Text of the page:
by Claire Brandow
Every Sunday night at the University of Wisconsin-Madison, one might find students gathered for a shared meal of any type of theme or global cuisine. Dinner could be Vietnamese banh mi, a feast of Indian aloo mater and kheer, or an impressive spread of ramp pesto and sorrel soup for a local foods dinner. Though the food and atmosphere change weekly, the objective stays the same: with each of these Family Dinner Nights, the members of Slow Food University of Wisconsin put the philosophy of Slow Food into action. Every meal is a chance to educate and promote the value of good, clean, and fair food in a convivial atmosphere.
Slow Food University of Wisconsin-Madison is particularly active in two venues: improving the campus food system and campaigning to raise awareness about food and agriculture issues. The Family Dinner Nights are at the core of SFUW’s work. Each night includes a cooking lesson followed by a communal dinner. SFUW recently received a gift of pots, pans, and kitchen gadgets from Anolon Cookware as part of the company’s “Creating a Delicious Future” initiative. Everything from the cooking to cleaning is communal: not only is the food prepared and enjoyed together, five people each week sign up to help with cleaning in exchange for a free meal.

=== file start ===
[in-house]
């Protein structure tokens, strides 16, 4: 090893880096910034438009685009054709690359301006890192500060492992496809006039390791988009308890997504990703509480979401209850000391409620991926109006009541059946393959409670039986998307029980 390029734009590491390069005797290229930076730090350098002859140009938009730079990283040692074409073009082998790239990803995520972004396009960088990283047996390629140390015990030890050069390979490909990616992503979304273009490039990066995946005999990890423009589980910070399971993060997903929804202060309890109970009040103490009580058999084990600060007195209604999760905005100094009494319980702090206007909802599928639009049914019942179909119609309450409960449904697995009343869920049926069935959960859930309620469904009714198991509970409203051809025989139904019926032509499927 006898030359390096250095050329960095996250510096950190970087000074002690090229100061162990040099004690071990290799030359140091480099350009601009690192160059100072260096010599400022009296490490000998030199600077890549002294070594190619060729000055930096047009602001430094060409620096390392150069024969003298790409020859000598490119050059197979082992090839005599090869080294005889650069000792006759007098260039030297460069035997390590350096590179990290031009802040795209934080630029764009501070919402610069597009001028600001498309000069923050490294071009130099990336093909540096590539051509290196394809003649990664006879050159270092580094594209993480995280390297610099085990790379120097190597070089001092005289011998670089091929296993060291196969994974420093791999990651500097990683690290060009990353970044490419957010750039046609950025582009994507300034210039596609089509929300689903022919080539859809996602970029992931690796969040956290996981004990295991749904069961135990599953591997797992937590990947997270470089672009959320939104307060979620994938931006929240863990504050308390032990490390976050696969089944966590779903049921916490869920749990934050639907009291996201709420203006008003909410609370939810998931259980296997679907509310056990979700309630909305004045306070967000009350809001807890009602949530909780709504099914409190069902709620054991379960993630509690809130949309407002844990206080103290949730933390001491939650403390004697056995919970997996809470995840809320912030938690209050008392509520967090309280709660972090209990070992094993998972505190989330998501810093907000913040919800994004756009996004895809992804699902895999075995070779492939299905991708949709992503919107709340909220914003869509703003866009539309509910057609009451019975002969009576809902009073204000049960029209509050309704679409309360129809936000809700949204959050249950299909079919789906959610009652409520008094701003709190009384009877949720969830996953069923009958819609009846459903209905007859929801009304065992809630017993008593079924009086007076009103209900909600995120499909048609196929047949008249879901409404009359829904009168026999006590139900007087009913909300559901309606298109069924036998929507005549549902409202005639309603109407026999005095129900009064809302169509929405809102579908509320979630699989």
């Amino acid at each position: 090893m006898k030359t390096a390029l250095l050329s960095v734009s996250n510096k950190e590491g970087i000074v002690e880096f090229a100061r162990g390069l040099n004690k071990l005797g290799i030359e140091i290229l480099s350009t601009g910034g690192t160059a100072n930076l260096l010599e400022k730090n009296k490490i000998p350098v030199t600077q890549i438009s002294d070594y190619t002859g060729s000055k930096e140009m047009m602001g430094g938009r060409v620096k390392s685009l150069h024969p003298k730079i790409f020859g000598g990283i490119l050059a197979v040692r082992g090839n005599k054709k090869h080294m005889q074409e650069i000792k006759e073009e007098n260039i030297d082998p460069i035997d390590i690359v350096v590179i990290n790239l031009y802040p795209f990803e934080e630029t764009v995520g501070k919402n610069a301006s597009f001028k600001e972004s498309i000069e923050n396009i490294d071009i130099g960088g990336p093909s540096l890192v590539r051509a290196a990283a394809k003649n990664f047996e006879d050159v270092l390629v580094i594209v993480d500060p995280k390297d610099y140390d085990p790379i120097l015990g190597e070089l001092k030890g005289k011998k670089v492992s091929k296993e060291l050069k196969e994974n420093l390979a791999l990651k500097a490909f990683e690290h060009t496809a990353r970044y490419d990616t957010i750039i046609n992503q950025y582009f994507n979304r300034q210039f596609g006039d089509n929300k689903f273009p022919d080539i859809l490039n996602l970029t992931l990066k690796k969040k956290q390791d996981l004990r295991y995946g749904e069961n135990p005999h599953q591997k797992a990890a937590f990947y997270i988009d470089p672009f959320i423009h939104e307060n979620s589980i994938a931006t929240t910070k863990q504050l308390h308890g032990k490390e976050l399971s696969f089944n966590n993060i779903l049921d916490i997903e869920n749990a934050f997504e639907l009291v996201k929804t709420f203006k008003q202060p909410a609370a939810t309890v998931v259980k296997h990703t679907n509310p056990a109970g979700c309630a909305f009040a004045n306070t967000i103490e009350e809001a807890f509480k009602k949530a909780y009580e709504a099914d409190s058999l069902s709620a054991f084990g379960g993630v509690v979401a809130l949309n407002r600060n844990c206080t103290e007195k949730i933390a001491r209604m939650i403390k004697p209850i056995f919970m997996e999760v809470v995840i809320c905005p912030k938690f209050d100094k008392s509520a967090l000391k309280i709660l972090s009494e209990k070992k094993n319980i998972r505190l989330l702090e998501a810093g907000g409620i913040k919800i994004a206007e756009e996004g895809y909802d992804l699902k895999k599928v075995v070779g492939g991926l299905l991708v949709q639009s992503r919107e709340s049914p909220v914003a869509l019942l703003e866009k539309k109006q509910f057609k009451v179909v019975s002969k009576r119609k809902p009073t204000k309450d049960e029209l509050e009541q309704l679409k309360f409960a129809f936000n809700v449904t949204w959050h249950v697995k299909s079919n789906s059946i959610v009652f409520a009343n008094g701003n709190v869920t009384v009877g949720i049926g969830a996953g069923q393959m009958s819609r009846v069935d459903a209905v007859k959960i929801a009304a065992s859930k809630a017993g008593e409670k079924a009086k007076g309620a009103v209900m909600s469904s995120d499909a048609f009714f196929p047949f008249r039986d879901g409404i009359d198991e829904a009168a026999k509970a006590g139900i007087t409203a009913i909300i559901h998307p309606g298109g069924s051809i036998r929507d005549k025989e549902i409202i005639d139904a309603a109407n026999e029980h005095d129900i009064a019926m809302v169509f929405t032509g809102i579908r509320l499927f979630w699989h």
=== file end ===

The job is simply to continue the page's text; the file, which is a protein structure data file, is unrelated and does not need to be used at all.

The two-year tradition of Family Dinner Night now attracts as many as 100 students each week. SFUW uses each night to educate on a different topic, whether it is a cultural lesson on the country of that meal’s origins or a lecture on the food movement and food sovereignty. Dinners also often serve to benefit local family farms and promote local producers and vendors.
SFUW co-leader Danny Spitzberg insists newcomers should always feel welcome. “We don’t bite until dinner is ready! We’re an evolving community. We always welcome anyone interested in eating good food, meeting new people, and having good old fashioned fun.”